• Reps 6 plus – Natural concentric rate, 3-second eccentric speed.

If you can consistently perform ten or more reps on each of the three sets, it is time to add weight to the bar.

Like me, you’ll get sick of using controlled concentric speed by flipping the switch in the middle of a set. This allows you to more explosively drive home reps as you approach muscle failure while also experiencing DOMS-inducing slow negatives.

It is not recommended to do this protocol during movements such as squats and deadlifts, as there is no need to.

#4 - Pause Rep Your Big Hitters

Paused reps are an effective way to damage your body and ruin your training progress. They can also increase the intensity of bench press, back training, overhead press training, etc.

Pausing between a movement’s eccentric and concentric phases allows for more muscle activation. This subtle modification can lead to increased strength and muscle growth.

Some recommended ways to pause your reps and increase your set intensity are by taking a short break after each set or increasing the intensity of each rep.

Squats – To ensure tightness and proper form, pause your reps for a 1-2 second count before starting each set. This will help reduce the chances of Sloppiness placing extra strain on your lower back.

Bench Press – Begin by lowering the barbell to your chest, and pause for one second while maintaining tension. This will help reduce your lift’s momentum, allow you to use more muscle fibers, and make each rep more difficult.

Overhead Press – Pause the bar for 2 seconds on the chest before initiating each rep.

Calf Raises – Pause each rep at peak contraction for 1-2 seconds.

Seated Cable Rows & V-Bar Pull Downs – Pause each rep at your torso for a 1-2 second count.

Paused reps can be added to virtually any existing set and rep scheme but should be avoided if the goal is to achieve muscle soreness.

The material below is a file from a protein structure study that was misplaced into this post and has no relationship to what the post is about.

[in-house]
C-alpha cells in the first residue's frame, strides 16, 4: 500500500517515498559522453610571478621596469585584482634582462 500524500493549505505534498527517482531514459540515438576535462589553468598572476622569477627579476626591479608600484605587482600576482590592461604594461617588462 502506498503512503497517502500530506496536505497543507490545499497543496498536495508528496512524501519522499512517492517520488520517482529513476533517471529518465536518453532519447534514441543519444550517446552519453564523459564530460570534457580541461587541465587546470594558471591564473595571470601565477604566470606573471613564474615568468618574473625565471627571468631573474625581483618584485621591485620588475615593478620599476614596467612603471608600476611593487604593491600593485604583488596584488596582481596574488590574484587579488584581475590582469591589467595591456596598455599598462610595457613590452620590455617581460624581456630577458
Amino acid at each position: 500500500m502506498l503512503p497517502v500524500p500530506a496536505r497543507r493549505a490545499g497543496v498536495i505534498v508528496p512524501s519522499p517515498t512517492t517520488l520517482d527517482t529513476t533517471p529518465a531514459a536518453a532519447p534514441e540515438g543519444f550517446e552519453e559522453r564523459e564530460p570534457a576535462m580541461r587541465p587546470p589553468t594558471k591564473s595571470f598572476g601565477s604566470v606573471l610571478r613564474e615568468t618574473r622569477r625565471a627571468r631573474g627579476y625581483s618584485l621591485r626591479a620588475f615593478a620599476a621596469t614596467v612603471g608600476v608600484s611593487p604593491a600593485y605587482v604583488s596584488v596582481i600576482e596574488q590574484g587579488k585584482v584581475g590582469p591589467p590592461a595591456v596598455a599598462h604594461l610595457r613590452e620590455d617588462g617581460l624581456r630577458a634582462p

#5 - Mid-Rep 1-2 Second Pauses

Mid-rep pauses help you hit the stall button during the middle of a rep, which avoids pushing the barbell up. If this does not feel hard enough, you could add a second pause during the eccentric phase of each rep.

When a mid-rep pause is taken, the movement’s momentum is greatly diminished. This makes each set feel much more complex and taxing on the muscles.

One potential issue with pausing during exercises like squats is that it can interfere with proper form.

If you attempt this approach, I recommend starting with fewer sets per exercise and gradually increasing the number as you get a better sense of mid-rep pauses.

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#6 - 3 Second Pause Between Reps

This style of paused reps has you pausing for 3 seconds after each rep and not in the middle.

Static holds are beneficial because they require a muscle to contract hard to help maintain balance, grip, and other physical functions. This means that you will be working the muscle harder than if you were just performing regular reps, increasing strength and overall fitness.

Pausing between repetitions can help to improve performance and recovery. For example, paused squats allow for a mini-recovery period.

The barbell can be a tough weight to hold for an extended period. Pausing between sets can help you perform more reps, but it’s essential to be careful not to overdo it. You might feel physically exhausted after each set if you pause for 3 seconds.

Pausing between reps, in a sense, is like doing high-intensity interval training (HIIT). You go all out, rest and repeat. And once you finished that first prolonged set, you might not want a second or third set. So while working as long as possible, you will be working harder.

Deadlifts are a brutal training method, but they can be very effective for developing strength and muscle mass. Let’s look at an example to see how this technique can work.